Where it is not essential that the adhesive be rapidly strippable in dilute alkali, synthetic gumresins of lower acid number may be used to form the adhesive base, provided they are compatible with the rubber and melting point adjusting material. Thus, ester gum and similar synthetic patible low melting component in the adhesive base. I prefer .to use petrolatum' for this purpose. Fatty acids which are completely soluble in dilute alkali, such as oleic acid, are also satisfactory.
The adhesive base is incorporated in the composition as a solutionin a mutual solvent for its components. This solvent should preferably be one of higher boiling point than water, although lower boiling solvents. such as'benzol, have been used with satisfactory .results. Higher boiling solvents have the advantage, among others, of remaining behind after the water is evaporated oil and insuring that the emulsifying'fagent is properly coated over with the insoluble adhesive base.
The preferred solvent is a naphtha boiling in the range 228-288 I". I
The emulsifying agent must be soluble in dilute alkali and be capable of stabilizing the emulsion of the adhesive base in the aqueous phase... As the emulsifying agent casein possesses many advantages. It exhibits good emulsifying properties. producing a stable emulsion ofthe adhesive base in the aqueous medium and in addition increases the tackiness and cohesion of the undried composition, facilitating pick-up of the labels in automatic labeling machinery. Because of its solubility in dilute alkali this material facilitates removal of the-labels in the conventional bottle washing bath by swelling in the liquid of the bath which penetrates the adhesive base and disrupting the adhesive film. It is preferable to add a relatively small proportion of methyl cellulose along with the casein to increase the initial tack of the .composition.
If the composition is to possess a high degree of water resistance. it is essential that a waterproofing agent be incorporated in the aqueous phase of the composition. "As the waterproofing agent, I prefer to use T. N. shellac, in relatively small proportions, because of its superior film forming characteristics and because it increases the adhesion of the composition. Other natural or synthetic resinsare satisfactory in this relation provided they are weaker acids than rosin or the material used'in place ofrosin in the adhesive base. The waterproofing agent may be Placed in solution in the aqueous phase by use of a'solub ilizing agent 'or may be suspended in thisphaseas a colloidal dispersion. When shellac is used as the waterproofing agent, I prefer to first dissolve it in water to which a small proportion of borax has been added. I, at present, be-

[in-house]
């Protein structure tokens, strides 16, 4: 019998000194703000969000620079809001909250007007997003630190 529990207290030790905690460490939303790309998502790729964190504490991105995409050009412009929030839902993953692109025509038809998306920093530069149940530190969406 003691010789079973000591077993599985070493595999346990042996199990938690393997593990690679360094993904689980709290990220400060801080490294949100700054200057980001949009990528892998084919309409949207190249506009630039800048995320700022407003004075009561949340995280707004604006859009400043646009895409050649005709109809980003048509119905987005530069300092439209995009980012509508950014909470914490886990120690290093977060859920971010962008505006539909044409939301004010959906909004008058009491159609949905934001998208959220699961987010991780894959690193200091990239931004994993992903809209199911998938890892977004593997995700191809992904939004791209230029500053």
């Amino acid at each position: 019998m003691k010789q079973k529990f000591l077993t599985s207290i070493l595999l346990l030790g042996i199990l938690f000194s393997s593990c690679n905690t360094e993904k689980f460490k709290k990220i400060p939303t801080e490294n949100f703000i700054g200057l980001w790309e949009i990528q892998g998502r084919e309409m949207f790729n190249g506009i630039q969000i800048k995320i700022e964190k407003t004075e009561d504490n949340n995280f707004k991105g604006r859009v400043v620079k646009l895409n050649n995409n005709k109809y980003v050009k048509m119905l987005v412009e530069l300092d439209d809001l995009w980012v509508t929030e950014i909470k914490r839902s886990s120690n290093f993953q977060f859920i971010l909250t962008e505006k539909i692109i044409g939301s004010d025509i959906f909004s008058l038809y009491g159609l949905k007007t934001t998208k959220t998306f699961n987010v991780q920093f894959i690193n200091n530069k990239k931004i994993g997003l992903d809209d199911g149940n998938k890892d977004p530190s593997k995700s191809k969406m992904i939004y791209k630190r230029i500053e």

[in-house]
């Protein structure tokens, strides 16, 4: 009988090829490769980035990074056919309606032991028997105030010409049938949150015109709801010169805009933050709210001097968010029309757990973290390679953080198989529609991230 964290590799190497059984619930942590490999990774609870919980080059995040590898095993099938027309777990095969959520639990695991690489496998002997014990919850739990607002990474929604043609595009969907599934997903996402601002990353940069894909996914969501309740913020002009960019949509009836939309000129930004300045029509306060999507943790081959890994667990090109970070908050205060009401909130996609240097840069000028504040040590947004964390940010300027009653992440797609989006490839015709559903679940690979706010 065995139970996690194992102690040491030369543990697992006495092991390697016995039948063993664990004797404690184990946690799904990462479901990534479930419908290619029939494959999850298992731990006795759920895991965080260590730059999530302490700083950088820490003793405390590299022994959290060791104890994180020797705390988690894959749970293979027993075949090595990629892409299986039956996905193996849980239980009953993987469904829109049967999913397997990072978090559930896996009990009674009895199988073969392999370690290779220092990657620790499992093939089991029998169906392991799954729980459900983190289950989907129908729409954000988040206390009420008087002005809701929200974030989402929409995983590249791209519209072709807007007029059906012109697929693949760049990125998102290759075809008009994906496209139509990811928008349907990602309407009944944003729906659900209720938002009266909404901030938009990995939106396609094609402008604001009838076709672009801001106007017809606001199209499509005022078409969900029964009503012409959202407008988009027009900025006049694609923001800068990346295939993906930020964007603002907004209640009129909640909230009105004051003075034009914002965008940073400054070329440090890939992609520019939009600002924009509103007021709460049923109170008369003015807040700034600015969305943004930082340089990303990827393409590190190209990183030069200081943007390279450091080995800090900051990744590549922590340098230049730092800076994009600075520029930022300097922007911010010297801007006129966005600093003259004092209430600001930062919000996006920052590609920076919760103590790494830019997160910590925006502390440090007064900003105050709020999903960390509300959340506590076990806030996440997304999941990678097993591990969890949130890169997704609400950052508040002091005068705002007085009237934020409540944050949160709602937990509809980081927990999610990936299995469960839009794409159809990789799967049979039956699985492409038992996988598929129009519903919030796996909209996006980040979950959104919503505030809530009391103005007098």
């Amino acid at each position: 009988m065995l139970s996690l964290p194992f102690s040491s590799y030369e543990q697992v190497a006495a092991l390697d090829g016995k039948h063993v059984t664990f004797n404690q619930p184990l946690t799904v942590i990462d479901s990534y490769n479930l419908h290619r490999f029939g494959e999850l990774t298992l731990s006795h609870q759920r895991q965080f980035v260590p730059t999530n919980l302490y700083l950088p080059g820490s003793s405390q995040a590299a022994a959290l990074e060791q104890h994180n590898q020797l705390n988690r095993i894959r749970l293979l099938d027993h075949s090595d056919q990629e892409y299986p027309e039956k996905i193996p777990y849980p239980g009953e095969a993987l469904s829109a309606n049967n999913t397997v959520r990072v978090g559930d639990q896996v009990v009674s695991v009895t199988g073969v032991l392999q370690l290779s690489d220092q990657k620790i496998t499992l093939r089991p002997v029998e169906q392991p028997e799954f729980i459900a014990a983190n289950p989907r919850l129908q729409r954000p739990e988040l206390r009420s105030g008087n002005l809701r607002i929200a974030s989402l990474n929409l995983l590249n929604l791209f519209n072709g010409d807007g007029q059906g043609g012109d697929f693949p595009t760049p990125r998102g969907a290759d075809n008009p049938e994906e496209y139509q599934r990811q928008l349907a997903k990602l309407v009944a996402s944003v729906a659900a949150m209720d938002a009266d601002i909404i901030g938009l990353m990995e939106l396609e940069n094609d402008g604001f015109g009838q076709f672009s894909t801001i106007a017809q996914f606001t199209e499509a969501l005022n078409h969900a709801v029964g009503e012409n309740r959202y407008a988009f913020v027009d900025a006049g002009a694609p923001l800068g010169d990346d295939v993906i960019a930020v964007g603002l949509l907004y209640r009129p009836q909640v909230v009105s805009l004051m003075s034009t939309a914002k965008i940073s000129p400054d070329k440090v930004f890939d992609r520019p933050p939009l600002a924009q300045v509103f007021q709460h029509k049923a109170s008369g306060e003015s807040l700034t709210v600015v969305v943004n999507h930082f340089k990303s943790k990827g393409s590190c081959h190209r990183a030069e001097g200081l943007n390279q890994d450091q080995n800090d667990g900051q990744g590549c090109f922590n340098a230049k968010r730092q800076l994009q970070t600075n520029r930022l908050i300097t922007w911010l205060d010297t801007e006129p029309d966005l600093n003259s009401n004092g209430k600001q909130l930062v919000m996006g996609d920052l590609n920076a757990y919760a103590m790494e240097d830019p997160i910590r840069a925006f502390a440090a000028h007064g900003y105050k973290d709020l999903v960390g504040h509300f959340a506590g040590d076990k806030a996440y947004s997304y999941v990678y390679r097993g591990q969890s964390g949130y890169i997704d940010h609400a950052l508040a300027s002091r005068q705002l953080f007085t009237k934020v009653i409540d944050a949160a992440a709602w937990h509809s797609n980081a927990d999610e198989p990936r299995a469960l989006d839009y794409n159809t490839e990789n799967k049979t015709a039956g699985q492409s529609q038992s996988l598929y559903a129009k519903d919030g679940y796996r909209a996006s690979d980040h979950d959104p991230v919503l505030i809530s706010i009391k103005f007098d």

lieve that after the emulsion is formed with the adhesive base, however, some of the borax of the water phase is taken up by the resin of the adhesive base, causing the shellac to be thrown out the extremely small amount indicated in the ex- 35 of solution and colloidally ous'phase. V
To illustrate the invention more fully, the foldispersedin the aquelowing example. of an adhesive composition embodying the principles of my invention is given.
Example An adhesive base is first formed by working 10 parts of "broken-down" rubber together with 30 parts of petrolatum, preferably'in a Wemer- Pfieiderer mixer and adding the mixture to about 22.5v parts of water and 1.5 parts of borax.
The adhesive base is then run into the mixture of other components which has been heated to about -200 F. The mass is thoroughly agitated during the blending process in order to form a stable emulsion. The resulting adhesive composition is suitable for use with conventional labeling machines. When used with a semi-automatic World labeler about five thousand labels of the size ordinarily used on export beer bottles may. be applied per pound of adhesive: The methyl cellulose ap ars to have two principal functions in the adhesive. When used in ample, it acts as a stabilizing agent for the emulsion and serves to modify the viscosity or fiuidity characteristics of the emulsion to increase the initial tackiness and cohesive power of the adhesive. Because of its water solubility, this material also aids in disrupting the adhesive film in the alkaline bottle washing bath. If added in excessively large amounts, however, it will have an adverse effect on the waterproofness of the adhesive.
The borax may be replaced in whole or in part by ammonia as an agent for inducing water solubility of the shellac and the casein.
It is essential that the casein be present in a proportion large enough to insure that the emulsion will remain stable during shipping and storage and while in the labeling machine. I have found that satisfactory water insoluble adhesives can be made up using ratios of casein to adhesive base ranging from approximately ,6 to 96 When ratios much below 36 are employed, the adhesive is not sufiiciently stable. Thus. at a ratio of casein to. adhesive base, of $6 the stability has decreased to the extent that 15 minutes use on the labeling machine will invert the phases of the emulsion.